Serving the Best Eats in Town •


(photo courtesy 1838 Rendezvous



Sinks Canyon State Park

2014 Open: July 2nd Camp Activities: July 3 - July 6, 2014 Pre-1804 Camps & Tin Tipi Areas Traders Row


• Region 4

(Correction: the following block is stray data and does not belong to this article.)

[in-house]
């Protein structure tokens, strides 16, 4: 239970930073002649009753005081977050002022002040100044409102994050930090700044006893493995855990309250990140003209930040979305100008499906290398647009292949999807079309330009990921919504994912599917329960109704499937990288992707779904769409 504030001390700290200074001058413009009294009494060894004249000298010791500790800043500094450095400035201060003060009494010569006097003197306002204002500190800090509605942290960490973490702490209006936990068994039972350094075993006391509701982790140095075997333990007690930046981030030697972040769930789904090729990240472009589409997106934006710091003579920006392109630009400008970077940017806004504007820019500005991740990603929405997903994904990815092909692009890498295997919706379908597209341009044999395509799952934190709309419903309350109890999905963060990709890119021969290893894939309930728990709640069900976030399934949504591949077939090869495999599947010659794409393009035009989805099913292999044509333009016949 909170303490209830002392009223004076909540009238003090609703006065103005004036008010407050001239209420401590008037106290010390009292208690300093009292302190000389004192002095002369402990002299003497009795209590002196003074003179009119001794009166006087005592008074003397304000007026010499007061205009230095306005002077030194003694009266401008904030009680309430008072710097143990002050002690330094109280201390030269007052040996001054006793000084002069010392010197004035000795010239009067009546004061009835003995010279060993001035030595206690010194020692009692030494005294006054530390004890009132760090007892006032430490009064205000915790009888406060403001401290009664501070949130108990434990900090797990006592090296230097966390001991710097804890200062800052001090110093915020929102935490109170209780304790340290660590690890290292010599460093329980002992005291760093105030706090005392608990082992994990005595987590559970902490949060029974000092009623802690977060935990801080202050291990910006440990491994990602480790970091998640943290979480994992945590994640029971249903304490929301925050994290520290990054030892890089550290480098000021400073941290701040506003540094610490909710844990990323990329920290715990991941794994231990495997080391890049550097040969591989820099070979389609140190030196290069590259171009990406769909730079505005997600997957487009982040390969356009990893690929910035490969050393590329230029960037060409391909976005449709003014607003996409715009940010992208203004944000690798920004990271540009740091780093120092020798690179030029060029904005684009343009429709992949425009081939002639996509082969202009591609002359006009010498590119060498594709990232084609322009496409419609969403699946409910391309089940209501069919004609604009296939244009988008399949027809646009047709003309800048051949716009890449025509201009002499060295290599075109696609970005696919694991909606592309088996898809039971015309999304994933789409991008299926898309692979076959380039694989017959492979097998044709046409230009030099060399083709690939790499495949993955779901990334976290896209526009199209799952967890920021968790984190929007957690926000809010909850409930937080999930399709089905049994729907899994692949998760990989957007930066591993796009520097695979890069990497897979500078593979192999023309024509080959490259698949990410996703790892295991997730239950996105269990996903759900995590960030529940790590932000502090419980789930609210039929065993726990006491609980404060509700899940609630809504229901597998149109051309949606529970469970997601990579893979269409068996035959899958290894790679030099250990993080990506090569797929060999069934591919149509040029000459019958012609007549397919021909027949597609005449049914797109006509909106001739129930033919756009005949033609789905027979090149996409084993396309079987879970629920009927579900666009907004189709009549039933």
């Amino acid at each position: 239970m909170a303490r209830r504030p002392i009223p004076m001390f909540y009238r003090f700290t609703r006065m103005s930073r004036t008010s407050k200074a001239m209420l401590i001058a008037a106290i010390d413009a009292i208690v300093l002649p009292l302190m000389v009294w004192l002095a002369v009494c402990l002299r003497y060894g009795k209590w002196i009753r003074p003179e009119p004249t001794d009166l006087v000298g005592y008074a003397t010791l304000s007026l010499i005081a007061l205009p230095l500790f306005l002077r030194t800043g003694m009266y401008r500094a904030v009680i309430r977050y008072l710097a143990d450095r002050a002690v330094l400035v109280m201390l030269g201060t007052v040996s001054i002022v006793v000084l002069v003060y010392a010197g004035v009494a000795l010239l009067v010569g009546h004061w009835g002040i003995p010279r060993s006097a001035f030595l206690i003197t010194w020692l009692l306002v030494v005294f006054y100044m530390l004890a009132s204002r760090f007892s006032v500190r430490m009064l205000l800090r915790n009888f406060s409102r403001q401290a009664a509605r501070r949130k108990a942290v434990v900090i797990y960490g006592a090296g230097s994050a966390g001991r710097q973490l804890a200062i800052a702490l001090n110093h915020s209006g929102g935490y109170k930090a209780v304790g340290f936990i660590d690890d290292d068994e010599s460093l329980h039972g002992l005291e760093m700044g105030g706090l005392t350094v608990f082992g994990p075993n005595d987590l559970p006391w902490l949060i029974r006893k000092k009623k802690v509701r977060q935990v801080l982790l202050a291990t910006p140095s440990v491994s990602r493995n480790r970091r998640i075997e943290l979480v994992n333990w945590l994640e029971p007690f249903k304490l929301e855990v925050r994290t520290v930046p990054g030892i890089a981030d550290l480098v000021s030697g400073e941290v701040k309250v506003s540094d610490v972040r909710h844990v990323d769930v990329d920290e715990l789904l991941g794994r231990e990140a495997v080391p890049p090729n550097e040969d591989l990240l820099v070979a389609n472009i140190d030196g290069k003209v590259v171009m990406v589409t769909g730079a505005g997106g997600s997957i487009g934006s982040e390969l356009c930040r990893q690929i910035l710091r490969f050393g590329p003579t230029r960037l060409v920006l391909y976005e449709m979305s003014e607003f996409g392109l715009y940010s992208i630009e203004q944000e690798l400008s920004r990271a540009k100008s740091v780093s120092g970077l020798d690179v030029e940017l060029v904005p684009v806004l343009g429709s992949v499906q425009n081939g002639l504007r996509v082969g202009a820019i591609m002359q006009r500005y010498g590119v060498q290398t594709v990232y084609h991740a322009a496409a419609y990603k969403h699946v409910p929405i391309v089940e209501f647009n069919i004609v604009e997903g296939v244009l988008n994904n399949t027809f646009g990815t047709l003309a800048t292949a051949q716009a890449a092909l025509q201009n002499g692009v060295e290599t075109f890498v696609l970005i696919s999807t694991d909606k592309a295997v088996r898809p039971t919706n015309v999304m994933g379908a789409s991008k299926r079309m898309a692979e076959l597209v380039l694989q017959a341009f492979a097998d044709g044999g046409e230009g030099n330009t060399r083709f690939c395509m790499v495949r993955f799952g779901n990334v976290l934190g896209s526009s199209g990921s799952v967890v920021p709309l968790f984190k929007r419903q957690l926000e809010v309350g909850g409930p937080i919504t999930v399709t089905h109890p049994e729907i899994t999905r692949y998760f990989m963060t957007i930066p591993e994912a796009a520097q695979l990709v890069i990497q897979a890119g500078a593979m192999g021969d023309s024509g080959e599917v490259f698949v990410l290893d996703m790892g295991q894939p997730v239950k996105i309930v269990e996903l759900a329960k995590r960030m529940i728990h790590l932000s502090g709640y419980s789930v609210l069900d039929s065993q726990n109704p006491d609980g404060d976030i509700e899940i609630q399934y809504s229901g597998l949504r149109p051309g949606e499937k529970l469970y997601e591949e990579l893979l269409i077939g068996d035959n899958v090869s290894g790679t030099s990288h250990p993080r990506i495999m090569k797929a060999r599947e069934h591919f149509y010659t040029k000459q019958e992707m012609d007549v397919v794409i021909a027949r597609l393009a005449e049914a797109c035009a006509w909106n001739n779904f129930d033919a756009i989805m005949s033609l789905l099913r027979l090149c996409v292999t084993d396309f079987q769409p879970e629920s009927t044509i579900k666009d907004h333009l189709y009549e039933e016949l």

Located six miles southwest of Lander off U.S. Hwy. 287, take the old road to the park. This unique park is one of the top 50 state parks in the country and is a must see for visitors. Sinks Canyon State Park offers hiking trails, abundant wildlife viewing, birdwatching, fishing and a puzzling geologic phenomenon… the Sinks and the Rise. The Popo Agie River (Po-po-shia) literally rushes to — then vanishes into — a cavern in the side of the mountain. Then it reappears about a quarter-mile further down the canyon, as a pool filled with trout. There is also an observation deck where you can feed the trout. (No fishing!) Sinks Canyon is rich in beauty and home to a wide variety of animals including moose, elk, muskrat, marmots and mink. One of the most interesting animals in the canyon is the bighorn sheep. The canyon provides good habitat for the sheep and there is plenty of food and water as well as shelter for the animals along the towering cliffs in the canyon. A herd of about 50 bighorns roam the length of the canyon and can be seen by visitors to the park. Hike a 1-1/2 mile trail to see the awe-inspiring 150' Popo Agie Falls. There is also a 5k network of trails for the hiker or cross-country skier. This is also a favorite area for rock climbers. Information is available in the park’s visitor center. Enjoy your stay and come back again.